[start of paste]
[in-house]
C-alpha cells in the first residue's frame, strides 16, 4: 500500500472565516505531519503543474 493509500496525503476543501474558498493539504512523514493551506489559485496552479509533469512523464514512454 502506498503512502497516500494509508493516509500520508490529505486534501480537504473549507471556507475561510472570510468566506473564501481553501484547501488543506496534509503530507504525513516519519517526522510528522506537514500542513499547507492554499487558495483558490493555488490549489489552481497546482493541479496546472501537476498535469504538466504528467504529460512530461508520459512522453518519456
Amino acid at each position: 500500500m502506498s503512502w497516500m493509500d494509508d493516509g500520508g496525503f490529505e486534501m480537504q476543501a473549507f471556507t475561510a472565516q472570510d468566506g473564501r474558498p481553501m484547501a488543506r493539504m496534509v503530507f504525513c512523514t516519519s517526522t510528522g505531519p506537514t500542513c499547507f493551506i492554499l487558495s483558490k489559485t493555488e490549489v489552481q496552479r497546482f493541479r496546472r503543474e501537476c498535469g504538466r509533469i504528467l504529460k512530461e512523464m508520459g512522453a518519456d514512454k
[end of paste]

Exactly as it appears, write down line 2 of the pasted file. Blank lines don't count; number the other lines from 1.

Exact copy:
C-alpha cells in the first residue's frame, strides 16, 4: 500500500472565516505531519503543474 493509500496525503476543501474558498493539504512523514493551506489559485496552479509533469512523464514512454 502506498503512502497516500494509508493516509500520508490529505486534501480537504473549507471556507475561510472570510468566506473564501481553501484547501488543506496534509503530507504525513516519519517526522510528522506537514500542513499547507492554499487558495483558490493555488490549489489552481497546482493541479496546472501537476498535469504538466504528467504529460512530461508520459512522453518519456